UVA instructor wants to ban the term ‘student-athlete’ for its 'arguably racial' undertone

She says that the phrase has "arguably racial" undertones and prevents "a pay-for-play model."

A Ph.D. student at the University of Virginia is suggesting that the term 'student-athlete' is a racial and oppressive phrase.

Molly Harry, a Ph.D. student at the University of Virginia who is studying intercollegiate athletics authored an op-ed suggesting that the phrase “student-athlete” be abolished. Harry’s LinkedIn profile describes her as an “instructor and graduate research assistant.”

The piece, published by Diverse Education, demanded that universities put an end to calling college athletes “student-athletes,” stating that the term has “arguably racial” undertones and that it prevents “a pay-for-play model.”

“As we recognize and come to terms with our country’s oppressive and racialized history and that history’s nexus with higher education, it is important to continue to understand the role of athletics in this relationship,” Harry wrote.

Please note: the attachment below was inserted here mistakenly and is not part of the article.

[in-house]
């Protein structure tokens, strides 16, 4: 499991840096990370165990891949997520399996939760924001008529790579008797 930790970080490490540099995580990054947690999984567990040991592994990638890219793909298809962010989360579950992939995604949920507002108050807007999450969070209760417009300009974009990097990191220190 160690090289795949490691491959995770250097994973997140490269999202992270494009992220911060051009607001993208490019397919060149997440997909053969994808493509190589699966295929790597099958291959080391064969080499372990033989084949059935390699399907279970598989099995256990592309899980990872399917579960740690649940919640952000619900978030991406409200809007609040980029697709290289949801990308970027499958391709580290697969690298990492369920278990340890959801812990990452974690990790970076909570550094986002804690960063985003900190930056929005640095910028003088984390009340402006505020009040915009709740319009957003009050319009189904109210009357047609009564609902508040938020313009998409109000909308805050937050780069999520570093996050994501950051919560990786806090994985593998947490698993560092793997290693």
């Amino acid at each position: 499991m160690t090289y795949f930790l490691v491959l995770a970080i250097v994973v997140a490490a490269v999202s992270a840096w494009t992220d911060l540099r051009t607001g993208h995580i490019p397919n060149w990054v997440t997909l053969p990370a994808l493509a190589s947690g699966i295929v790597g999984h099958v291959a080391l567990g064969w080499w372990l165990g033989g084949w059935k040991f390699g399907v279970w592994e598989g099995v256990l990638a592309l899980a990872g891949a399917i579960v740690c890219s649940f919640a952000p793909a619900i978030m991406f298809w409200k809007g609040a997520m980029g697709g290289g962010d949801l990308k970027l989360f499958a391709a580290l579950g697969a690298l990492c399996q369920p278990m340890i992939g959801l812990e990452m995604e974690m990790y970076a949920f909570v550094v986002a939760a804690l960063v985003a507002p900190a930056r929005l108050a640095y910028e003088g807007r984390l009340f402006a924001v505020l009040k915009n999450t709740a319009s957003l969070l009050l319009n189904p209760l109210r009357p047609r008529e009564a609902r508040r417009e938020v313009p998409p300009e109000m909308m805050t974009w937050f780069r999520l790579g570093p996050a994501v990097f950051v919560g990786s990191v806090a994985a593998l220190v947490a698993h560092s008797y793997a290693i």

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She celebrated colleges throughout the country recently removing symbols, songs, and changing “social injustices.” 

Harry described a mid-20th century court case in which offensive Fort Lewis A&M offensive lineman Ray Dennison was killed after suffering a head injury. His widow filed for death benefits since the injury happened as a result of his athletic involvement with the school. But the 1955 case resulted in Dennison being unable to be labeled as an employee of the institution. 

Rather, he was called a “student-athlete,” absolving the school of liability.

Harry argued that “student-athlete” is a racially charged term because “today, the majority of revenue-producing athletes in the sports of football and men’s basketball are Black. They are coached mostly by White men. The man who coined the term student-athlete was also a white man. Using the term student-athlete perpetuates the ideals of amateurism, while further preventing a play-for-play model.”

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”These actions largely favor one group: white men. These actions largely disadvantage one group: Black men. We can no longer deny the prejudicial, arguably racial, undertones associated with calling this higher education population student-athletes,” Harry said.

She also suggested that some players, particularly athletes of color, are angry that the term prevents them from getting paid.

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”Some students, particularly athletes of color in revenue-generating sports, are enraged, knowing that this term prevents them from receiving compensation they feel they are owed,” Harry wrote.

Campus Reform reached out to Harry and the University of Virginia for comment but did not receive a response in time for publication. 

Follow the author of this article on Twitter: @Jess__Custodio